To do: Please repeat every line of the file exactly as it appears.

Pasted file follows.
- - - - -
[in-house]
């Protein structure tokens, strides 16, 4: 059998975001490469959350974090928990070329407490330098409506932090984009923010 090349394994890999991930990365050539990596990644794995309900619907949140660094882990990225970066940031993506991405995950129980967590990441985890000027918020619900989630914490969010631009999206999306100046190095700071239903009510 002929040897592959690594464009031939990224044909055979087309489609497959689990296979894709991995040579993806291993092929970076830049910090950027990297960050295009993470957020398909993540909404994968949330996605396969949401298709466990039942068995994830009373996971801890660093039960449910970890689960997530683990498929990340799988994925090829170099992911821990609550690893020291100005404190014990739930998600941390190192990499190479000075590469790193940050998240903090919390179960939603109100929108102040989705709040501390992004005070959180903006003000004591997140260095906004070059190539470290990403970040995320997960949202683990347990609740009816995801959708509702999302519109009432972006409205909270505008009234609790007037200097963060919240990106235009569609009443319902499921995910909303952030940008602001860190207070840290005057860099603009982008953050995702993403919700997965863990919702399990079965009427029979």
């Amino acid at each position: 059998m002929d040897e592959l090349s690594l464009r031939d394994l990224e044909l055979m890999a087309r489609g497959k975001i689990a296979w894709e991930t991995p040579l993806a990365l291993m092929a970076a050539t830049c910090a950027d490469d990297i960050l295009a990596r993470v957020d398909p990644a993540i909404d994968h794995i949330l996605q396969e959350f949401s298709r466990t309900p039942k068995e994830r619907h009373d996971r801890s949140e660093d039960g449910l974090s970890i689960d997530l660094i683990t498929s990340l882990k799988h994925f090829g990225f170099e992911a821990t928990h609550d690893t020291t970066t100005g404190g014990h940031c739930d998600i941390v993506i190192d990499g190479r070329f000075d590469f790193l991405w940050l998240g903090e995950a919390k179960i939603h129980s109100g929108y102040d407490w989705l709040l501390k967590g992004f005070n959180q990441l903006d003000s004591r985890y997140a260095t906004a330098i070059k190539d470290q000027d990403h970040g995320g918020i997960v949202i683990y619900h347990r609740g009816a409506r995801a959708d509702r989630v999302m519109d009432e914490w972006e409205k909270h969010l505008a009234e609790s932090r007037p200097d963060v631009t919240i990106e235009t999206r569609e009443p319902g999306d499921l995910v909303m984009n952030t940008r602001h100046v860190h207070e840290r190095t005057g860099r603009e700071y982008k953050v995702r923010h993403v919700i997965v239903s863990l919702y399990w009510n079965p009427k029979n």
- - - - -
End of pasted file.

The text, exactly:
[in-house]
């Protein structure tokens, strides 16, 4: 059998975001490469959350974090928990070329407490330098409506932090984009923010 090349394994890999991930990365050539990596990644794995309900619907949140660094882990990225970066940031993506991405995950129980967590990441985890000027918020619900989630914490969010631009999206999306100046190095700071239903009510 002929040897592959690594464009031939990224044909055979087309489609497959689990296979894709991995040579993806291993092929970076830049910090950027990297960050295009993470957020398909993540909404994968949330996605396969949401298709466990039942068995994830009373996971801890660093039960449910970890689960997530683990498929990340799988994925090829170099992911821990609550690893020291100005404190014990739930998600941390190192990499190479000075590469790193940050998240903090919390179960939603109100929108102040989705709040501390992004005070959180903006003000004591997140260095906004070059190539470290990403970040995320997960949202683990347990609740009816995801959708509702999302519109009432972006409205909270505008009234609790007037200097963060919240990106235009569609009443319902499921995910909303952030940008602001860190207070840290005057860099603009982008953050995702993403919700997965863990919702399990079965009427029979």
């Amino acid at each position: 059998m002929d040897e592959l090349s690594l464009r031939d394994l990224e044909l055979m890999a087309r489609g497959k975001i689990a296979w894709e991930t991995p040579l993806a990365l291993m092929a970076a050539t830049c910090a950027d490469d990297i960050l295009a990596r993470v957020d398909p990644a993540i909404d994968h794995i949330l996605q396969e959350f949401s298709r466990t309900p039942k068995e994830r619907h009373d996971r801890s949140e660093d039960g449910l974090s970890i689960d997530l660094i683990t498929s990340l882990k799988h994925f090829g990225f170099e992911a821990t928990h609550d690893t020291t970066t100005g404190g014990h940031c739930d998600i941390v993506i190192d990499g190479r070329f000075d590469f790193l991405w940050l998240g903090e995950a919390k179960i939603h129980s109100g929108y102040d407490w989705l709040l501390k967590g992004f005070n959180q990441l903006d003000s004591r985890y997140a260095t906004a330098i070059k190539d470290q000027d990403h970040g995320g918020i997960v949202i683990y619900h347990r609740g009816a409506r995801a959708d509702r989630v999302m519109d009432e914490w972006e409205k909270h969010l505008a009234e609790s932090r007037p200097d963060v631009t919240i990106e235009t999206r569609e009443p319902g999306d499921l995910v909303m984009n952030t940008r602001h100046v860190h207070e840290r190095t005057g860099r603009e700071y982008k953050v995702r923010h993403v919700i997965v239903s863990l919702y399990w009510n079965p009427k029979n």